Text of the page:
I mention Kikolaus Copernicus (1473-1543), who shattered the World-picture when he postulated the sun as the centre of the circular orbits of the planets; or Johannes Kepler (1571-1630), who proved the accuracy of the heliocentric World-picture; and Giordano Bruno (1548-1600), who was bold enough to assert that there were many worlds; and too Galileo Galilei (1564-1642) who finally dislodged the World from the central point of the universe.
The “opposition party” will claim that these great men were persecuted by the curia only on religious grounds, although scholars have known for a long time that the vast majority of contemporary scientists too rejected the revolutionary new ideas.
On 26 October 1861,the merchant and later private teacher Johann Philipp Reis (1834-1874) introduced the first telephone at a session of the Physikalische Verein in Leipzig, and in 1864 at the Congress of Natural Scientists at Frankfurt.
He could not yet transmit coherent sentences but he could show clear proof of the possibilities of his invention. He was ignored. Reis found no understanding among scientists.
When Karl Kramarsch published the History of Technology in Munich in 1872, it contained neither Rees’s name nor the word “telephone” which he had coined. He and his invention have been so completely forgotten that they were not even mentioned. Perhaps the name of Reis would never again have figured in the book of great inventors if Alexander Graham Bell (1847-1922) had not produced an improved version of the Reisian apparatus in 1872,and claimed the idea of the telephone as his own. No one at the time remembered the self-taught man from the village in Hesse, and two years later Reis died destitute. His invention had been of no use to him. Yet with a royalty of only a couple of pence on each telephone he might have become one of the richest men of all ages.
The fact that the law of the conservation of energy (the first law of thermodynamics) was undisputable proved in 1845 by the little ship’s doctor Robert Mayer (1814-1878), sent the scientific world crazy.
The Augustinian monk Gregor Johann Mendel (1822-1884) had proved the inheritance of simple characteristics in his small botanical garden behind the Augustinian monastery at Bruno and published the results. He had done this by years of experiments in the hybridization of peas and beans. The academicians, finding the field free, took the opportunity to denigrate him.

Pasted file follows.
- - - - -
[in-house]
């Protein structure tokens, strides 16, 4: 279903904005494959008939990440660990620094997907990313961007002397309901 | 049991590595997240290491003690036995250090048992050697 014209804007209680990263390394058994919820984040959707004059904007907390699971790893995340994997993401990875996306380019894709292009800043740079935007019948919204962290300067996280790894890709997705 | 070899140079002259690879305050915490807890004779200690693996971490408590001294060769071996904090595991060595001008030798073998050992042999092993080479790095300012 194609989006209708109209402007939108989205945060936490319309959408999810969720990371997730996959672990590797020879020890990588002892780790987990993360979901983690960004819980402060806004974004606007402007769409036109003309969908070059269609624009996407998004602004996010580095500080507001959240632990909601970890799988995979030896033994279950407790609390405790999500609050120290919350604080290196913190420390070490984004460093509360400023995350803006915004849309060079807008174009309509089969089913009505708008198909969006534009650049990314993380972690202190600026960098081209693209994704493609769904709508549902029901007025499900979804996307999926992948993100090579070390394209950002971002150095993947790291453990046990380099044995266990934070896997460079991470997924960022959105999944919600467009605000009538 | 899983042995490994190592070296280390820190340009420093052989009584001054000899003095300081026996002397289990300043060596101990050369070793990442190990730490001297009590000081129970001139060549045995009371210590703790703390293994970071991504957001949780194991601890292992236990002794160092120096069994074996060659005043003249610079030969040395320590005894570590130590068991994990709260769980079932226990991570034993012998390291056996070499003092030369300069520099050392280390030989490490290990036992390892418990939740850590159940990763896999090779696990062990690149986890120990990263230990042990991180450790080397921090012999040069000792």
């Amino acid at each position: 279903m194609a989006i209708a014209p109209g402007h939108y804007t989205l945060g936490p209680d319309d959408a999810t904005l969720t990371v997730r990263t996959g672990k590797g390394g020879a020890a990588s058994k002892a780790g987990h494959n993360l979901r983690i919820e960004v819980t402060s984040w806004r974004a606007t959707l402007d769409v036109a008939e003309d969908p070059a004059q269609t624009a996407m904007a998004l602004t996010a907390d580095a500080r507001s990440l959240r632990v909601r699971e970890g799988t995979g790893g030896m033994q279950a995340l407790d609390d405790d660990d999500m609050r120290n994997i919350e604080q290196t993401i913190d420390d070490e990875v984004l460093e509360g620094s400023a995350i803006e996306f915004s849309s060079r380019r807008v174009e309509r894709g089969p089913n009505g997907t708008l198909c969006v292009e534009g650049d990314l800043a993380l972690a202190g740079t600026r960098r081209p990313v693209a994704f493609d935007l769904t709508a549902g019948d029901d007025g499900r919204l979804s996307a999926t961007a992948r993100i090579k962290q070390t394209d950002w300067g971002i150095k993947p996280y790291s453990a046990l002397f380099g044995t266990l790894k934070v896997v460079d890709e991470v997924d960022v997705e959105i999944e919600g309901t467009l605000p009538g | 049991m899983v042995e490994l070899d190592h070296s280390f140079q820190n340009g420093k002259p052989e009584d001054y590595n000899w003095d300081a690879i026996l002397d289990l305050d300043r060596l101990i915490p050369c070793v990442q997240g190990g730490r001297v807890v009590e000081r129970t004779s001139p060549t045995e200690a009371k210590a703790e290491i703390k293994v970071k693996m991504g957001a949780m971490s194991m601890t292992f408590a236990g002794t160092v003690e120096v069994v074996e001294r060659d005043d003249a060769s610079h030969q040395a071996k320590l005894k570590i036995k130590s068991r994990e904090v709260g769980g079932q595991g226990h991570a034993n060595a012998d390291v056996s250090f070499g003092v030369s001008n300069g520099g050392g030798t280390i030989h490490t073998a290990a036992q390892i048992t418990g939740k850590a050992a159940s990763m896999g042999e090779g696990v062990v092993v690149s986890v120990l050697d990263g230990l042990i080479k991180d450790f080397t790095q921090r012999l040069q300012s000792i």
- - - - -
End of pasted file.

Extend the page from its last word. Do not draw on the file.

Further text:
Not until 1900 were the “Mendelian Laws”, tempered in an inferno of criticism, scorn and suppression, generally and definitively recognized as being right.
Even such a successful and recognized inventor as Thomas Alva Edison (1847-1931) in whose name 2.500 patents were registered all over the world, had an experience with scientists that is worth telling
Antoine Laurent Lavoisier (1743-1794) who died on the guillotine is a classical example of the fact that no one is immune from scientific error.
In 1814 the English engineer George Stephenson (1781-1848) built the first steam driven locomotive. Although it had already been used successfully in the Killingworth coalmines, Stephenson received warnings from academician, and even politicians took seven years to grasp the possibilities of his invention. When Stephenson put before Parliament a plan to build railway lines, they laughed him to scorn, and shouted him down in the good old parliamentary way. He has to listen to objections that sound ridiculous to us today.
Herman Oberth (1894-1954), now the undisputed “father of space travel”, In 1917 Oberth designed a rocket 25 meters long and 5 meters in diameter, with a payload of ten tons. When Oberth published his realistic yet prophetic book “Rockets to Planetary Space” in 1923 and amplified it in 1929 with “Ways to Spaceship Travel”, the books were not worth serious appraisal in the view of his critics. And Sir Harold Spencer Jones (1890-1960), director of Greenwich Observatory, declared in 1957: “ Man will never set foot on the moon or on Mars”, but twelve years later, on 20 July 1969, Apollo 11 landed on the moon.